Kata Containers: What, When and How

November 28, 2019 | 3 minute read
Mark Cram
Product Management: Oracle Linux Cloud Native Environment
Text Size 100%:

When we began work to include Kata Containers with Oracle Linux Cloud Native Environment I was immediately impressed with the change they bring to the security boundary of containers but I had to wonder, how does it work?

This article attempts to briefly cover the What, When and How of Kata Containers.

Before we dive into Kata Containers you may want to read the brief history of Linux containers.

1. What are Kata Containers?

Kata Containers is an open source [project with a] community working to build a secure container runtime with lightweight virtual machines that feel and perform like containers, but provide stronger workload isolation using hardware virtualization technology as a second layer of defense.

Kata Containers stem from the Intel® Clear Containers and Hyper RunV projects. Kata Containers use existing CPU features like Intel VT-X and AMD-V™ to better isolate containers from each other when run on the same host. Each container can run in its own VM and have its own Linux Kernel. Due to the boundaries between VMs a container should not be able to access the memory of another container (Hypervisors+EPT/RVI).

runc is the runtime-spec reference implementation on Linux and when it spawns containers it uses standard Linux Kernel features like AppArmour, capabilities(7), Control Groupsseccomp, SELinux and namespaces(7) to control permissions and flow of data in and out of the container. Kata Containers extends this by wrapping the containers in VMs.

2. When should I use Kata Containers?

runc is the most common container runtime, the default for Docker, CRI-O and in turn Kubernetes®. Kata Containers give you an alternative, one which provides higher isolation for mixed-use or multi-tenant environments. Kubernetes worker nodes are capable of using both runc and Kata Containers simultaneously so dedicated hardware is not required.

For intra-container communication efficiency and to reduce resource usage overhead, Kata Containers executes all containers of a Kubernetes pod in a single VM.

 

Deciding when to use runc and when to use Kata Containers is dependent on your own security policy and posture. Factors that may influence when higher levels of isolation are necessary include:

  • The source of the image - trusted vs untrusted.
    • Was the image built in-house or downloaded from a public registry?
  • The contents of the container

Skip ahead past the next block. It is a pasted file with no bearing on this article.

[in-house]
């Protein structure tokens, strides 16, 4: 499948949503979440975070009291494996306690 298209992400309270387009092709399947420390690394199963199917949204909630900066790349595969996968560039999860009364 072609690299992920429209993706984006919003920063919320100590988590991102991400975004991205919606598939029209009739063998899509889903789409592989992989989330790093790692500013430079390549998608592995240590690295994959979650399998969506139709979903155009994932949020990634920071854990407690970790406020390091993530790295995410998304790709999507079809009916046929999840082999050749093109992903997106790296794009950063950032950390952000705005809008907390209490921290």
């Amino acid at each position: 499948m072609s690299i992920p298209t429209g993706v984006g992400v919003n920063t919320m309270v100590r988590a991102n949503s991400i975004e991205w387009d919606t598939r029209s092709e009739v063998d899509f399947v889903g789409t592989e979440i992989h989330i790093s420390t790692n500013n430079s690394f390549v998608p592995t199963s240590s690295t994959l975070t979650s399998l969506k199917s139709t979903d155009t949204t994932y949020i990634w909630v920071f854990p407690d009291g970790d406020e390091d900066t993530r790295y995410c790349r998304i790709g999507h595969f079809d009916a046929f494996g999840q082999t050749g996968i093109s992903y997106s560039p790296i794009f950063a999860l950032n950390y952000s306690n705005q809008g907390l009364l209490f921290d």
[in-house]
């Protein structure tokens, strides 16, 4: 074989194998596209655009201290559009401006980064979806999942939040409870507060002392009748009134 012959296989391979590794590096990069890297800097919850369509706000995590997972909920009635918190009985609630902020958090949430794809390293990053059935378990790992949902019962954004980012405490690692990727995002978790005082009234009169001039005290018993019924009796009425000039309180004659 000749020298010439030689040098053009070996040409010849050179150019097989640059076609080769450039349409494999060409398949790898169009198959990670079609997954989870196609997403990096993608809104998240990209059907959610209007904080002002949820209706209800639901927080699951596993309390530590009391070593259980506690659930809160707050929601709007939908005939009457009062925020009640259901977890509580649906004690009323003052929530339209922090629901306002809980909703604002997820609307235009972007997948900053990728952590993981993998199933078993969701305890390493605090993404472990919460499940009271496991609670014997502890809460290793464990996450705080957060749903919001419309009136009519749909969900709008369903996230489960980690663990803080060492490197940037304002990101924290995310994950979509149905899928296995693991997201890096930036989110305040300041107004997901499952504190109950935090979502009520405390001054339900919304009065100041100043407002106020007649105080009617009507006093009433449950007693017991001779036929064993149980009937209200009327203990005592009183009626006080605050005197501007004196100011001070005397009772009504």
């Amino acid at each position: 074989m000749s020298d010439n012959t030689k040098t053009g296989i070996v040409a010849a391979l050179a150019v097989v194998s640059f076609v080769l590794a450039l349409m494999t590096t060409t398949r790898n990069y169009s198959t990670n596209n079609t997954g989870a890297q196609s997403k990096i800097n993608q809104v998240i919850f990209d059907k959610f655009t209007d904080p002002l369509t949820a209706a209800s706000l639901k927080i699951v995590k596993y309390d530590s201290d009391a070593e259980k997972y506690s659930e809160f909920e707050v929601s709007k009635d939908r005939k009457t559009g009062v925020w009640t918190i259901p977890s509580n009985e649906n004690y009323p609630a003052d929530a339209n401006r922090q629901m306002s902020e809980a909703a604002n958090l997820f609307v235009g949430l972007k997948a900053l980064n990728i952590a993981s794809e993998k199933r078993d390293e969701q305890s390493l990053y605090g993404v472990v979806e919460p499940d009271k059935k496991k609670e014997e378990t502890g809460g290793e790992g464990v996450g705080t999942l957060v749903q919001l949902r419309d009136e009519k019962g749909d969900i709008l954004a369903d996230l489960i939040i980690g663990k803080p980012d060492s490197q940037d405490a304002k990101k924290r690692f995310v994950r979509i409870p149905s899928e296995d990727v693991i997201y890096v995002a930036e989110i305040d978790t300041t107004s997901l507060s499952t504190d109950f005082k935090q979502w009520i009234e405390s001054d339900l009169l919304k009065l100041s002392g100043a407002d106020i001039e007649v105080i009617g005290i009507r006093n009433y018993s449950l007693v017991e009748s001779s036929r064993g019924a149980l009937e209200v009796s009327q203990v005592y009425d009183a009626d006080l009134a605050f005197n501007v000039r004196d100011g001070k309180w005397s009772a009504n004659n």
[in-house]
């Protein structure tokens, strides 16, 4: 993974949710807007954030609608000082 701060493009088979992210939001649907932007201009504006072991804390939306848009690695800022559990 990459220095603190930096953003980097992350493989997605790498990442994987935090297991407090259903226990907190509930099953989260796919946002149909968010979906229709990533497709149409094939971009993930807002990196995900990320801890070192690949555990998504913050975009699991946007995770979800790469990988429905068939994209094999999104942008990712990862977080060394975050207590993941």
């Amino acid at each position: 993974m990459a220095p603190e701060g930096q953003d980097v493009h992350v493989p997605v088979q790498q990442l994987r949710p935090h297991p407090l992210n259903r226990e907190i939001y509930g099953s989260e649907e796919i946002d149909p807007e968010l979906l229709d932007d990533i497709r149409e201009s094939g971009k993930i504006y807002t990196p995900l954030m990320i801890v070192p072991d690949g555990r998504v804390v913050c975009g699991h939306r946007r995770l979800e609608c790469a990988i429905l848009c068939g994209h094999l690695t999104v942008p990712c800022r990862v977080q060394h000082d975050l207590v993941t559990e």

• In-house software that brings a competitive advantage
  • The dataset the container works on (public vs confidential)

Working in a virtual environment may impact performance so workload-specific testing is recommended to evaluate the extent, if any, of that impact in your environment.

3. How do Kata Containers work?

When installing the Kubernetes module of Oracle Linux Cloud Native Environment both runc and Kata Containers are deployed along with CRI-O, which provides the necessary support between Kubernetes and the container runtimes.

A heavily optimized and purpose-tuned Linux Kernel is used by Kata Containers to boot the VM. This is paired with a minimized user space to support container operations and together they provide fast initialization.

In order to create a Kata Container, a Kubernetes user must initially create a RuntimeClass object. After that Pods or Deployments can reference the RuntimeClass to indicate the runtime to use. Examples are available in the Using Container Runtimes documentation.

Kata Containers are designed to provide "lightweight virtual machines that feel and perform like containers"; your developers shouldn't need to be aware that their code is executing in a VM and should not need to change their workflow to gain the benefits.


Trademarks Oracle and Java are registered trademarks of Oracle and/or its affiliates. Other names may be trademarks of their respective owners.

Mark Cram

Product Management: Oracle Linux Cloud Native Environment


Previous Post

A Brief History of Linux Containers

Mark Cram | 3 min read

Next Post


Announcing Oracle Container Runtime for Docker Release 19.03

Avi Miller | 2 min read